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Time for Unions to Modernize Workplace Drug Use Policies (by Byron Wood).

Updated: Jun 13, 2021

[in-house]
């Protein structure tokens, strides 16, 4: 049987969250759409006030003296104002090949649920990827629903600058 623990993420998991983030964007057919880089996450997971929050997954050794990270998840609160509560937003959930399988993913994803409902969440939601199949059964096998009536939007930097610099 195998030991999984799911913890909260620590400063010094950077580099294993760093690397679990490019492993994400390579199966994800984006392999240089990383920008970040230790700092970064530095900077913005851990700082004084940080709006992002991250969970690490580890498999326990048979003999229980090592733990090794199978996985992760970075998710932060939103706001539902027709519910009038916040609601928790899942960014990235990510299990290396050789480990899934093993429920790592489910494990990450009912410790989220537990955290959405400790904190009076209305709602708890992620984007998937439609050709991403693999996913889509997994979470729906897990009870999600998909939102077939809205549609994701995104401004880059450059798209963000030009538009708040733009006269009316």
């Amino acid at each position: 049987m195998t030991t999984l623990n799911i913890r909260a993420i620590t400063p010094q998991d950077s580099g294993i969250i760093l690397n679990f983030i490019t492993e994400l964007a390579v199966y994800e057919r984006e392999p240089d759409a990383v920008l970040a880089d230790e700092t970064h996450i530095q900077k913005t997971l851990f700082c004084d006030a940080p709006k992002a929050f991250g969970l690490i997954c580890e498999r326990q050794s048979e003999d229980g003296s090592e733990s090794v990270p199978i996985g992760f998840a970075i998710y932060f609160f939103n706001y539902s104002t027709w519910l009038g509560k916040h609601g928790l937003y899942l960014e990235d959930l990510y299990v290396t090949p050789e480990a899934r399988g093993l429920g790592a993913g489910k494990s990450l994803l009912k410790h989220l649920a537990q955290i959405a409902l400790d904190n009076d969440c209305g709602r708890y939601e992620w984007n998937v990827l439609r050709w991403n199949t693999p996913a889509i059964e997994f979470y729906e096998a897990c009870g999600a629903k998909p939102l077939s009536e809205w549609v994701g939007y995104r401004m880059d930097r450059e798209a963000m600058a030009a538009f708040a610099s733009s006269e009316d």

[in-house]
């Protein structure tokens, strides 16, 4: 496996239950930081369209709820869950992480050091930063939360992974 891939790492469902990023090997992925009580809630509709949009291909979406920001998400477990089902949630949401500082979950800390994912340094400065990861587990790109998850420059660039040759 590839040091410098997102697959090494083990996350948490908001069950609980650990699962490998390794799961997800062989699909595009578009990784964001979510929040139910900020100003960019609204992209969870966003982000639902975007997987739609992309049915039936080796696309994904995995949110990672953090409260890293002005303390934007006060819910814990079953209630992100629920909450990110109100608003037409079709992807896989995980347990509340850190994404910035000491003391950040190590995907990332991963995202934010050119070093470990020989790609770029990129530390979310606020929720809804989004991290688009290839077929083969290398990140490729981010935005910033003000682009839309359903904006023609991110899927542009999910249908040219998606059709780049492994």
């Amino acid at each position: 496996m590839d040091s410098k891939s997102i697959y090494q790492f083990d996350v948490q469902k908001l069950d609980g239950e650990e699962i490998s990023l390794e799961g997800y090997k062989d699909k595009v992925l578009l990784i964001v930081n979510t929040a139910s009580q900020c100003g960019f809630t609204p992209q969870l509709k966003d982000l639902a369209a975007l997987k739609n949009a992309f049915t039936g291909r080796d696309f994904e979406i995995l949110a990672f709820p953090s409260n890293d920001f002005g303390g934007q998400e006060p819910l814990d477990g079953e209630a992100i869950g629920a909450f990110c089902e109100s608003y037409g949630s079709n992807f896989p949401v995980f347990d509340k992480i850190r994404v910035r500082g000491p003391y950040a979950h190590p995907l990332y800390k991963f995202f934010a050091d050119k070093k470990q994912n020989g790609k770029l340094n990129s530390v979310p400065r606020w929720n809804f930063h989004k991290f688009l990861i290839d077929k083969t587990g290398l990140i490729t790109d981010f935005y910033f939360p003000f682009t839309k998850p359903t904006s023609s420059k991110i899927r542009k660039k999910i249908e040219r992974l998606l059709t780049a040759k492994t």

People use psychoactive drugs for a variety of reasons- to treat medical conditions, to stay alert, relax, socialize, to cope with pain, stress or other problems and for personal enjoyment. The most commonly used psychoactive substances are prescription medications, caffeine, alcohol, tobacco, and cannabis.¹ One in five Canadians experience a Substance Use Disorder at some point in their lifetime.¹ Most people don’t need treatment to overcome their substance use problems, but if they do, they achieve better outcomes if they are provided with individualized treatment options tailored to their unique needs and preferences.² If a person’s substance use problem impacts the workplace, some employers and unions have programs in place that are intended to support the worker as well as to ensure a safe workplace. However, these workplace programs in BC are deeply flawed In 2018 the Hospital Employees Union, which represents 46,000 hospital workers and health care specialists in BC, filed a grievance against the Interior Health Authority (IHA), alleging that their substance use policy discriminates against union members under the Collective Agreement and under the BC Human Rights Code. As a result an Arbitrator ordered IHA to suspend their drug policy and completely overhaul it.⁴ In 2019 the BC Nurses Union co-authored a report calling for an overhaul of the substance use policies for nurses. They found that there was a serious disparity between what is considered best practice in the clinical management of substance use disorders and the treatment and care pathways that nurses are allowed to access. They found that nurses are prohibited from using evidence-based addiction treatments, and forced into care pathways that are potentially harmful.⁵ There have also been a number of individual human rights complaints filed in BC alleging that workplace substance use policies violate the BC Human Rights Code. In particular, a unionized pharmacist, filed a complaint with the BC Human Rights Tribunal after he was forced to stop using the medication Suboxone, the most effective treatment for people with Opioid Use Disorder⁶, and was instead required to participate in a religious treatment program despite being an Atheist.⁷ Society’s understanding of addiction has come a long way over the past few years. It is now taken for granted in most circles that substance use disorder is a health condition not a moral defect. We expect people with substance use problems to be treated humanely and to be offered evidence-based solutions. However, the way substance use problems are addressed in the workplace is lagging behind.³ Changes are needed. Below are some of the recommendations that have come out of the recent reports and rulings. Unions should be fighting to have these recommendations implemented: · Workplace substance use policies should be updated to reflect and promote current evidence-based approaches of addressing substance use. · Employees with substance use disorders should not be singled out and treated differently than employees with other chronic health conditions that have the potential to impact job performance or work safety · Employees should have the freedom and autonomy to use any psychoactive substance they choose when off work · Employees should not be removed from the workplace merely on the suspicion of a substance use problem. · Employees should not be subjected to Last Chance Agreements in which they automatically lose their job if they experience a relapse of their substance use problems. · Employees should be provided with union and legal representation if they are subjected to a workplace drug policy. · If required to see a health care provider for an addiction assessment, an employee should be allowed to choose who they see. Second opinions should be allowed. · Mandatory drug testing should only be considered if an employee has been impaired in the workplace, and an individualized risk assessment has been done. Drug testing should only occur during the employee’s work hours and employees should not have to pay for it. · Employees should be offered a full menu of optional addiction treatments and supports that meet their unique needs and preferences. Coercion should not be used. Culturally appropriate care should be available. · Employees should have the option of using pharmacological treatments such as Suboxone, Methadone and Naltrexone. · Employees should be allowed to access treatment and drug testing through the public health care system. · Employees should not be forced to attend peer support groups or be tracked by medical monitoring companies. · Employers should not have access to an employee’s medical information and should not be permitted to search an employee’s body or personal belongings. Substance use disorder is a health condition not a moral defect and it’s long past time for that to be reflected in workplace substance use policy. Unions have an obligation to take up this fight. 1. “Strengthening Canada’s Approach to Substance Use Issues”, Government of Canada (retrieved Dec. 16, 2020): 2. Rush, B. & Urbanoski, K. (2019). Seven Core Principles of Substance Use Treatment System Design to Aid in Identifying Strengths, Gaps, and Required Enhancements. Journal of Studies on Alcohol and Drugs, 18, 9-21. 3. Chapnick, Jonathan. “Beyond the Label, Rethinking Workplace Substance Use Policies” (2014): 4. Interior Health Authority v. Hospital Employees Union. (Labour Relations Code). Awarded Nov. 13, 2018: Summary: 5. “Promoting Evidence Based Treatment Approaches for Nurses with Substance Use Disorders, Report and Recommendations”. BC Nurses Union et al. (2019): 6. “A Guideline for the Clinical Management of Opioid Use Disorder.” BC Centre on Substance Use & BC Ministry of Health (2017): 7. The Pharmacist v. The Doctor and another. (BC Human Rights Tribunal). Decision: Aug. 22, 2019: CBC article: Further reading: Ross, Dr. Charlotte. “The Business of Managing Nurses Substance Use Problems” (2019): “Position Statement: Supporting Nurses Who Use Substances.” Harm Reduction Nurses Association (2020): “Atheist nurse wins fight to end mandatory 12-step addiction treatment for health staff in Vancouver”, CBC News, Dec. 11, 2019: